Which states will make the biggest difference in the way kids learn?

It’s no secret that kids in poor, rural communities are getting less attention from teachers.

According to a report from the U.S. Department of Education, about one-third of students in America’s lowest-income districts had no classroom teachers in 2014.

And while this is certainly not the worst thing happening to students, it’s still a lot of kids, and the problems are especially severe in rural areas.

In the United States, one in five kids is living in rural communities, and about a quarter of them live in families with no parent or caretaker.

So what’s to blame?

There are some really big reasons why rural communities have been hit particularly hard. 

“The education gap is one of the biggest issues facing rural communities,” said David J. Karp, a professor at George Mason University and author of the book The Education Gap: The Rise and Fall of a Global Problem.

“The vast majority of kids in these communities do not have access to a teacher who can help them.”

Karp and his colleagues analyzed the academic and health outcomes of students from rural and urban communities and compared them to children in similar communities in the U-S. 

The authors found that kids who did not have an elementary or secondary school teacher in their neighborhood were twice as likely to have poor academic outcomes than kids who had one.

And in a state that relies on public funding to fund school systems, rural kids face a greater financial burden. 

And it wasn’t just a local problem. 

A recent study by the Brookings Institution found that when kids are not in schools, they are less likely to participate in sports, socialize, and engage in extracurricular activities, which can help to reduce school-based suspensions.

In rural communities with few schools, kids also have a greater risk of getting injured or going missing. 

According to a 2015 report from McKinsey & Co., rural states are also experiencing a huge drop in child obesity rates.

That’s especially true for kids of color, who are more likely to get the disease than white kids.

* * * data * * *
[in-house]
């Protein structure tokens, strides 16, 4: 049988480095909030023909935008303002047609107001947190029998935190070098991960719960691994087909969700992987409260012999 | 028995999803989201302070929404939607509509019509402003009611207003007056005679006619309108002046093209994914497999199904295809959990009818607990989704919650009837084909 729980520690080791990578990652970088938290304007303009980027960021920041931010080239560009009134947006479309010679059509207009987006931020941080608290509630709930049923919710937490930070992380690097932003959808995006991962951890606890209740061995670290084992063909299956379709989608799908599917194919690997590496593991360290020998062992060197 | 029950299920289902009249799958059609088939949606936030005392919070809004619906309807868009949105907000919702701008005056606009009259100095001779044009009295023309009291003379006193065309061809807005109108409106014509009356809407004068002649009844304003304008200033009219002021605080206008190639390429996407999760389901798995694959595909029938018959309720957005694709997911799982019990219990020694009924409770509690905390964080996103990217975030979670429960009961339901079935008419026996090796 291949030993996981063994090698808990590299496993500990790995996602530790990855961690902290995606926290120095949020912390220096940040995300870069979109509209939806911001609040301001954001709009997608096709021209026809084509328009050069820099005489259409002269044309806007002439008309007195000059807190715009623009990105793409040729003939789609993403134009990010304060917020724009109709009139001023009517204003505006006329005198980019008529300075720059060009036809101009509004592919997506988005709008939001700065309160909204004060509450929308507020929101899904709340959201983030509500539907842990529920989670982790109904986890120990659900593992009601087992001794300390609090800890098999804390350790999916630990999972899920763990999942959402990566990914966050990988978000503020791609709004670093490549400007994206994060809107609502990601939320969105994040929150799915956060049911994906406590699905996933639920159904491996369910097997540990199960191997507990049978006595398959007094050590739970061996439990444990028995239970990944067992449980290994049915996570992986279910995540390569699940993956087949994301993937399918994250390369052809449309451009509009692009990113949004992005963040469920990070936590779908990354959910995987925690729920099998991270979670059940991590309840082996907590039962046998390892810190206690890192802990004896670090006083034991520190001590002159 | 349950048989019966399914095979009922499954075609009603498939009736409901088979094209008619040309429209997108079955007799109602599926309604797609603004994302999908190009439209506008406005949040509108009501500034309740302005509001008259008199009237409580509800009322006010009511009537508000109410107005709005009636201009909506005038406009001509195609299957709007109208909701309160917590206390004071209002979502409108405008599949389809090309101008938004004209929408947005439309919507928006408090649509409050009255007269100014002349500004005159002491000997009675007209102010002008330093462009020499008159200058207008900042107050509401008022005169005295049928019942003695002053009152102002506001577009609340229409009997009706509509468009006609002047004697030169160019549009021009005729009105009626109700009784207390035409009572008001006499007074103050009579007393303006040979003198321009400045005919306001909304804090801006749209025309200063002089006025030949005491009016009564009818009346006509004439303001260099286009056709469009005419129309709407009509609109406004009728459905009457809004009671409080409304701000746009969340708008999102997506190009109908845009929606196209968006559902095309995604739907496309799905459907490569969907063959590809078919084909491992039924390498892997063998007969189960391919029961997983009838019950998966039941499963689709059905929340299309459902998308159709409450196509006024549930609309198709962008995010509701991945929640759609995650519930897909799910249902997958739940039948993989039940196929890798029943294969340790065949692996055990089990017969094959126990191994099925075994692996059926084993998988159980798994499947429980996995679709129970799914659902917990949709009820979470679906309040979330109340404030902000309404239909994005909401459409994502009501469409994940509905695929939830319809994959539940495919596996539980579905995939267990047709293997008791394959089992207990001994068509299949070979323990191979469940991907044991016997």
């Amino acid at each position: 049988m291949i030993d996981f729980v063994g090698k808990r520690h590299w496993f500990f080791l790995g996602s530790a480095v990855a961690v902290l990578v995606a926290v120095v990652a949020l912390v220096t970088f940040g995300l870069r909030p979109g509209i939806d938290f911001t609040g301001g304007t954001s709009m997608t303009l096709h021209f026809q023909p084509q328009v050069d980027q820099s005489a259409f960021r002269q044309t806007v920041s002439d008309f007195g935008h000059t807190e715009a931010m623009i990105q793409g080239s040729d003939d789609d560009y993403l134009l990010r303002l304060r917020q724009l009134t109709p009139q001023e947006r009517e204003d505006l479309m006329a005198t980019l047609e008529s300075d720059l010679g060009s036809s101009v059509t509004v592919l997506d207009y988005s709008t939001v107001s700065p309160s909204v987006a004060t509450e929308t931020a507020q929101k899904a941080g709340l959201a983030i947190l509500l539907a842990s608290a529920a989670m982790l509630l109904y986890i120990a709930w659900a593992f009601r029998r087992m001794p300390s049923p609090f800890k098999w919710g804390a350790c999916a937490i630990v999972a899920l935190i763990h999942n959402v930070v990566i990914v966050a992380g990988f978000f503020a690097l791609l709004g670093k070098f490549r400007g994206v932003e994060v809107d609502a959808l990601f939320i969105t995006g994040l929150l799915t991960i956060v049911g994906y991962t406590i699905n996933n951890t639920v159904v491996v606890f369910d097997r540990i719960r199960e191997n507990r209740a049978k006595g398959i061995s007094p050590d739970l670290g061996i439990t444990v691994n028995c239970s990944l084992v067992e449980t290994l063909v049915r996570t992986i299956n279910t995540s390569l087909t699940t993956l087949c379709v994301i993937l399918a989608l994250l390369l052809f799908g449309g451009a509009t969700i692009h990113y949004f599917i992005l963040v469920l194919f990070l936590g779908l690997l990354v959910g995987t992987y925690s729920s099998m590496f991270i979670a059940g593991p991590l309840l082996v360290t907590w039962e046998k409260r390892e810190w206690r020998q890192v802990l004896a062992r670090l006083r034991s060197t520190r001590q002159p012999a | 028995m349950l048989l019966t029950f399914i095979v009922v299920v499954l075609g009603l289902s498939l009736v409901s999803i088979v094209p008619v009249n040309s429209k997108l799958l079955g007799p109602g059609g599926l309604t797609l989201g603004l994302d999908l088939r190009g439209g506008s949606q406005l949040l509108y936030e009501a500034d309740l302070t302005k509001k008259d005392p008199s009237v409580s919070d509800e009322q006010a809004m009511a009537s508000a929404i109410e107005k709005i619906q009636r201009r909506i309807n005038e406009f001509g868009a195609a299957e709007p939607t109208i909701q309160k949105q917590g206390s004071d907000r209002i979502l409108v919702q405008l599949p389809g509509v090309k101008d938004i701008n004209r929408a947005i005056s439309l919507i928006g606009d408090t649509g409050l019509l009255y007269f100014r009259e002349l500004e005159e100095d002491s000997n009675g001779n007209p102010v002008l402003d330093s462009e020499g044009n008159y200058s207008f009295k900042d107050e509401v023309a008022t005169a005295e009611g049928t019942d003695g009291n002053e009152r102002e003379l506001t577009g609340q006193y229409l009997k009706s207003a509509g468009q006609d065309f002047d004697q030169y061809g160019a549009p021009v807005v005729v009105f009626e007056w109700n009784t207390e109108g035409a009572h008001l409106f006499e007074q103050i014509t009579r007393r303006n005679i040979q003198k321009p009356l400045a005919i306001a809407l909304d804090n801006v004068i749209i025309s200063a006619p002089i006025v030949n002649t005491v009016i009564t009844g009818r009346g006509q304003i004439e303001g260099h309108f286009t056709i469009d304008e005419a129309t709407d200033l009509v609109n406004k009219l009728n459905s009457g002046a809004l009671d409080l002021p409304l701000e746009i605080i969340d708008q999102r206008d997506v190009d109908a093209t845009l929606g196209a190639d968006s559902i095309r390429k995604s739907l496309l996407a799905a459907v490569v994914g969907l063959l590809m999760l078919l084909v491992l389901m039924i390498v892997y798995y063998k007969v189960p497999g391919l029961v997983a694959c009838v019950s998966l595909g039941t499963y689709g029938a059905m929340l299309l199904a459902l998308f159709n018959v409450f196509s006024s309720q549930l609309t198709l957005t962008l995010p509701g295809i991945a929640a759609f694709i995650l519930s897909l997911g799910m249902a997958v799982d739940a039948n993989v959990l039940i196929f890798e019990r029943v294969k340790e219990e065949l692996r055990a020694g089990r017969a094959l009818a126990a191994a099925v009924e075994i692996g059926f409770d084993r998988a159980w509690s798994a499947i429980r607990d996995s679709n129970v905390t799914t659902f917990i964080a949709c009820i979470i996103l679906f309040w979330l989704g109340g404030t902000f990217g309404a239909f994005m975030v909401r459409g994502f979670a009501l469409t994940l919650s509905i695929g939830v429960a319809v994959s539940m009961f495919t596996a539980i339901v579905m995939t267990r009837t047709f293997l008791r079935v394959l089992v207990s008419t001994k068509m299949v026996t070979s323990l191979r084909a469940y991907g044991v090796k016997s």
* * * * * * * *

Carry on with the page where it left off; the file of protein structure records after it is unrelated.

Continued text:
That means more rural kids are at risk for obesity.

The authors also found that low-income kids in rural and high-income communities are less apt to have a college degree. 

But it doesn’t stop there. 

In 2014, the National Center for Education Statistics (NCES) found that while nearly 60 percent of rural students in the United Sates had some college, only about a third of students did in rural-heavy states. 

These numbers aren’t the only reason that rural communities suffer from an education crisis.

There are other factors that also affect kids, including the high cost of a high school diploma. 

For example, the average price of a college education in the rural U.T. in 2016 was $28,800, according to data from the National Association of Colleges and Employers.

The cost of the diploma also has a direct impact on kids’ academic outcomes, as more students drop out of high school due to a lack of financial aid, according the McKinsey report. 

Finally, there are all the costs of living in a rural community.

Rural areas can have high property taxes and are more expensive than many metropolitan areas, according to a 2016 report from The Economic Policy Institute. 

As a result, some states are trying to address the problem by cutting back on local government spending, and some are also offering incentives to lure more business to rural areas, Karp said. 

Still, many people continue to believe that getting a good education is something that only the poor can afford. 

There are some things that rural kids can do to make sure they have access. 

One of them is enroll in a preschool program.

According the National Partnership for Elementary and Secondary Education, preschool programs can help lower the cost of child care and education by helping kids learn and prepare for school. 

However, the preschool program that I enrolled in had a $5,000 annual cap on the amount of money that kids could contribute.

So even if I made $5 a day, I would only be able to pay $20.

That was a big barrier for me to make it work. 

Another option is to attend a community college.

In 2015, the UAB Foundation reported that almost 50 percent of all college-educated students in rural states chose to attend community college, while only 19 percent of students who didn’t go to college chose to do so. 

Some of the community colleges that offer degrees in agriculture and natural resources have been getting a lot more attention from states.

In some states, they’re also getting more attention in other areas. 

On top of the money, many rural communities also rely on a lot on food aid.

Food stamps, which were originally created to help those struggling to make ends meet, are used by many people who live in rural parts of the country.

For example, in California, food stamps are